By Tim Peacock
Dismissing the case without comment, the Supreme Court refused to hear arguments on Liberty University v. Lew (13-306) that sought to overturn the Affordable Care Act's employer mandate. Their rejection of the case means the lower federal appeals court decision from the 4th U.S. Circuit of Appeals in Richmond, VA (that dismissed Liberty University's case) will stand. During their lower court arguments, Liberty University argued against the employer mandate stating it was unconstitutional to fine employers who did not wish to participate in Obamacare. Writing for SCOTUSBlog, Lyle Denniston discussed the rejection when he said:
The Court in the end upheld the individual mandate under the government’s taxing power, after ruling that the provision was beyond Congress’s power under the Commerce Clause. Liberty University, besides seeking to contest the employer mandate under the Commerce Clause, also sought review of its constitutionality under the taxing clause. The University’s petition also contended that the individual mandate violated the religious freedom of the school and of its employees, under the Constitution’s First Amendment and the Religious Freedom Restoration Act.
In a belated move in its case, Liberty also attempted to challenge the ACA’s contraception mandate on employers, but the Fourth Circuit Court had found that issue was raised too late and it did not decide it. Last week, the Court agreed to rule on the constitutionality of the contraceptive mandate in two new cases.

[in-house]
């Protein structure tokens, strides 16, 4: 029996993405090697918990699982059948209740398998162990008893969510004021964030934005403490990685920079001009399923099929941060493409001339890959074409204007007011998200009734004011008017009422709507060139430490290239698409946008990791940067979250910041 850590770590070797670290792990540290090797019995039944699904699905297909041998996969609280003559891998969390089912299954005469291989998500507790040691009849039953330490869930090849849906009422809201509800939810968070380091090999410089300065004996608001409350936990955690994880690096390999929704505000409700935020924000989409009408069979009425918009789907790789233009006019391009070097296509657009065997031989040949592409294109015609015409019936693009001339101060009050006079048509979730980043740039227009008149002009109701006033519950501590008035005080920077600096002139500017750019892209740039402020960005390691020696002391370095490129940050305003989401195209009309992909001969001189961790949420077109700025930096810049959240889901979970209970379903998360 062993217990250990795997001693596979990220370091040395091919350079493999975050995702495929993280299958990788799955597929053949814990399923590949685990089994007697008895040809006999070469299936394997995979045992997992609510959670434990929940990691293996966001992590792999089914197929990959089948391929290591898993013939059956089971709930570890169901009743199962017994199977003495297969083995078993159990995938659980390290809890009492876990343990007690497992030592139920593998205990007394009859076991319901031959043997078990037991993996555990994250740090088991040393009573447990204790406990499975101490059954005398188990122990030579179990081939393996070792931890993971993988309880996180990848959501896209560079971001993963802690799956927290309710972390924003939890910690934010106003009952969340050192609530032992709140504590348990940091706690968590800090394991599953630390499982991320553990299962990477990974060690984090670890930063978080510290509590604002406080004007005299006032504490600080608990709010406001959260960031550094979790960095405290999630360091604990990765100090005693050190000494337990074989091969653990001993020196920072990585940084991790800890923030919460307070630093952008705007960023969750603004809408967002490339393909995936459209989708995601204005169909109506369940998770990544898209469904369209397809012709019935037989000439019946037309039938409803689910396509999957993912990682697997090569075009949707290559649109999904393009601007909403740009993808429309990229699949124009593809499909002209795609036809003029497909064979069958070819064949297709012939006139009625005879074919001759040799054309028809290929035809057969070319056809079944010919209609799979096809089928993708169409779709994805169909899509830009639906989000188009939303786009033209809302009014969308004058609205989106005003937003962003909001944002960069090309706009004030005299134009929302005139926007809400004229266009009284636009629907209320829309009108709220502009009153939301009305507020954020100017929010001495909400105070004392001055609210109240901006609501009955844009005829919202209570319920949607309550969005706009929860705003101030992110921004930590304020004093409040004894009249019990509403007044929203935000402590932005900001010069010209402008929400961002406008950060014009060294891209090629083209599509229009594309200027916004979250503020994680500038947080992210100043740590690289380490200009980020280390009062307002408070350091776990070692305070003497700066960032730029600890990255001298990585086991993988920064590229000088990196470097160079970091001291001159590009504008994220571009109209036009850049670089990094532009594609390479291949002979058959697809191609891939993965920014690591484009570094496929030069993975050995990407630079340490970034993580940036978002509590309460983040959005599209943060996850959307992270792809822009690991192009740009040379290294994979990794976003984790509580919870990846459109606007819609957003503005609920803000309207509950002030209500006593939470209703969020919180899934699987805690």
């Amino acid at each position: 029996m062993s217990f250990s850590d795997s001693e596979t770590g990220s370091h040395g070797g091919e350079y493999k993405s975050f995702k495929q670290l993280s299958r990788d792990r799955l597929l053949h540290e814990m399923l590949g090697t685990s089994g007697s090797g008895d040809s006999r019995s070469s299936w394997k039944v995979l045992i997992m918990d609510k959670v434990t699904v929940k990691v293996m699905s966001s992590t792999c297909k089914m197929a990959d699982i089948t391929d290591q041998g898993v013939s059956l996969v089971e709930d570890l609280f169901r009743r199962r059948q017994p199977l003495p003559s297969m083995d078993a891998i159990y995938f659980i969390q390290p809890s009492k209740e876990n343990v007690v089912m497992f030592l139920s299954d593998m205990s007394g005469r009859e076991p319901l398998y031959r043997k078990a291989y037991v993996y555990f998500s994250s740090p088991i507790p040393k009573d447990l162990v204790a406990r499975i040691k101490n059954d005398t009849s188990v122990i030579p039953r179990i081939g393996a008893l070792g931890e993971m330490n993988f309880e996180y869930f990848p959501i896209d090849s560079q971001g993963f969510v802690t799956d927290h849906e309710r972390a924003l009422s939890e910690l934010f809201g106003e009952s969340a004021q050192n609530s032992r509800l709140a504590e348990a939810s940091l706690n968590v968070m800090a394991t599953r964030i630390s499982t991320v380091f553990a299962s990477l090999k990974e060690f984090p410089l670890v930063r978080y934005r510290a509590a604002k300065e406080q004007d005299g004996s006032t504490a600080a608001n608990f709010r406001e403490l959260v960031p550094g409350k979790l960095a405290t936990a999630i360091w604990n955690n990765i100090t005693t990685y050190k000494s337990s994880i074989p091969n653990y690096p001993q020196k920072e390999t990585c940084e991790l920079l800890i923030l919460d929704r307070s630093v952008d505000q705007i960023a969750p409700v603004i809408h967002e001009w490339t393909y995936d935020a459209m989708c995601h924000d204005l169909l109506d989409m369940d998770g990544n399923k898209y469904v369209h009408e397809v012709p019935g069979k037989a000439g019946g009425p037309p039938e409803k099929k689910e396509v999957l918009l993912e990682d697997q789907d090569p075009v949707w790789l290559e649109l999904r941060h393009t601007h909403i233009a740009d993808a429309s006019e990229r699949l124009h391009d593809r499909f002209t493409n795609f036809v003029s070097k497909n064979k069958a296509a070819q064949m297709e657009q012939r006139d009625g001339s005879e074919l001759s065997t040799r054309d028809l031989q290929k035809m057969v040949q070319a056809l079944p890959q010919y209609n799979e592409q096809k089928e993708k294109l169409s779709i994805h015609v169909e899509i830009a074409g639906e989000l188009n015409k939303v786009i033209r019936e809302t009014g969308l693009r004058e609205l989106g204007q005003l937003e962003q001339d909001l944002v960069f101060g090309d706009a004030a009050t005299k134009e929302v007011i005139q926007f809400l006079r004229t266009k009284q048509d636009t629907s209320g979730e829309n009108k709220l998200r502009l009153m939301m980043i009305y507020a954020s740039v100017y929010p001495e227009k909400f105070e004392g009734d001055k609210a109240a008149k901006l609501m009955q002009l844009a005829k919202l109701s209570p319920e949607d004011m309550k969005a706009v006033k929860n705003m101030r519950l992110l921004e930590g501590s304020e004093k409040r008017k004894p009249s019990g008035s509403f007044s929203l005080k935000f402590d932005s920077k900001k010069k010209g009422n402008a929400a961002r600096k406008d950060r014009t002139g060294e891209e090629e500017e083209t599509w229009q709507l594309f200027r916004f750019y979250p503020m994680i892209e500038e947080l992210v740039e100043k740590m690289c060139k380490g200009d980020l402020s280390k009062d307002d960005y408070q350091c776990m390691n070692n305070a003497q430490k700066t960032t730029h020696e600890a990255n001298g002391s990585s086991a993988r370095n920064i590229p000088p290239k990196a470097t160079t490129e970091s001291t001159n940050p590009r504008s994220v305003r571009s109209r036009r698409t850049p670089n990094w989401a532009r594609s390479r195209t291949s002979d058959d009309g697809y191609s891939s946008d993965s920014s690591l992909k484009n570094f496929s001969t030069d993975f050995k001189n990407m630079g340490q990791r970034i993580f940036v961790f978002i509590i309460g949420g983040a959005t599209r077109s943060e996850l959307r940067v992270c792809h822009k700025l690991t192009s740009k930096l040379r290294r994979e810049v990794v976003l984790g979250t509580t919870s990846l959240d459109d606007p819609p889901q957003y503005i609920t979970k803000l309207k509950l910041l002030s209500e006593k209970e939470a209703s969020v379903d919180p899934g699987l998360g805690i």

Liberty University was one of the first to go to court to protest the new health care law. It sought Supreme Court review earlier, but the Justices also declined to hear that case, although they did agree to allow Liberty to return to the Fourth Circuit to press its claims. That further review by the Circuit Court, rejecting all of Liberty’s challenges, is what the Justices refused to disturb on Monday.
Although the ACA’s employer mandate — which applies to all employers with 50 or more workers and that provide health coverage — has now survived two attempts to challenge it in the Supreme Court, there remain other challenges to it that are working their way through lower courts. The employer mandate was scheduled to take effect this year, but has been postponed until 2014 to give employers more time to adjust to it.
The Court's decision to reject this case follows their recent announcement they they'll hear arguments next year on the ACA HHS contraceptive requirement.